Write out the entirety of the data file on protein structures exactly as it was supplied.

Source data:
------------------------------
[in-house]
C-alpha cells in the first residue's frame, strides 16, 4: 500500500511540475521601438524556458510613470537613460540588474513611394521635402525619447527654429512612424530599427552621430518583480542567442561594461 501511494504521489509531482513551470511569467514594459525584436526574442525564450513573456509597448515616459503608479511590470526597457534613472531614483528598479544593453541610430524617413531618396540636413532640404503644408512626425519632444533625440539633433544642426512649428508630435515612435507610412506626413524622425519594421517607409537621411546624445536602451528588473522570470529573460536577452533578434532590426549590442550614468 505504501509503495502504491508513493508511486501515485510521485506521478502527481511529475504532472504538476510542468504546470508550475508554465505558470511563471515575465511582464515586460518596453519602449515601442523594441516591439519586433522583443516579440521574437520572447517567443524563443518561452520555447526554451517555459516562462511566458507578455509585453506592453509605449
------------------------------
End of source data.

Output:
[in-house]
C-alpha cells in the first residue's frame, strides 16, 4: 500500500511540475521601438524556458510613470537613460540588474513611394521635402525619447527654429512612424530599427552621430518583480542567442561594461 501511494504521489509531482513551470511569467514594459525584436526574442525564450513573456509597448515616459503608479511590470526597457534613472531614483528598479544593453541610430524617413531618396540636413532640404503644408512626425519632444533625440539633433544642426512649428508630435515612435507610412506626413524622425519594421517607409537621411546624445536602451528588473522570470529573460536577452533578434532590426549590442550614468 505504501509503495502504491508513493508511486501515485510521485506521478502527481511529475504532472504538476510542468504546470508550475508554465505558470511563471515575465511582464515586460518596453519602449515601442523594441516591439519586433522583443516579440521574437520572447517567443524563443518561452520555447526554451517555459516562462511566458507578455509585453506592453509605449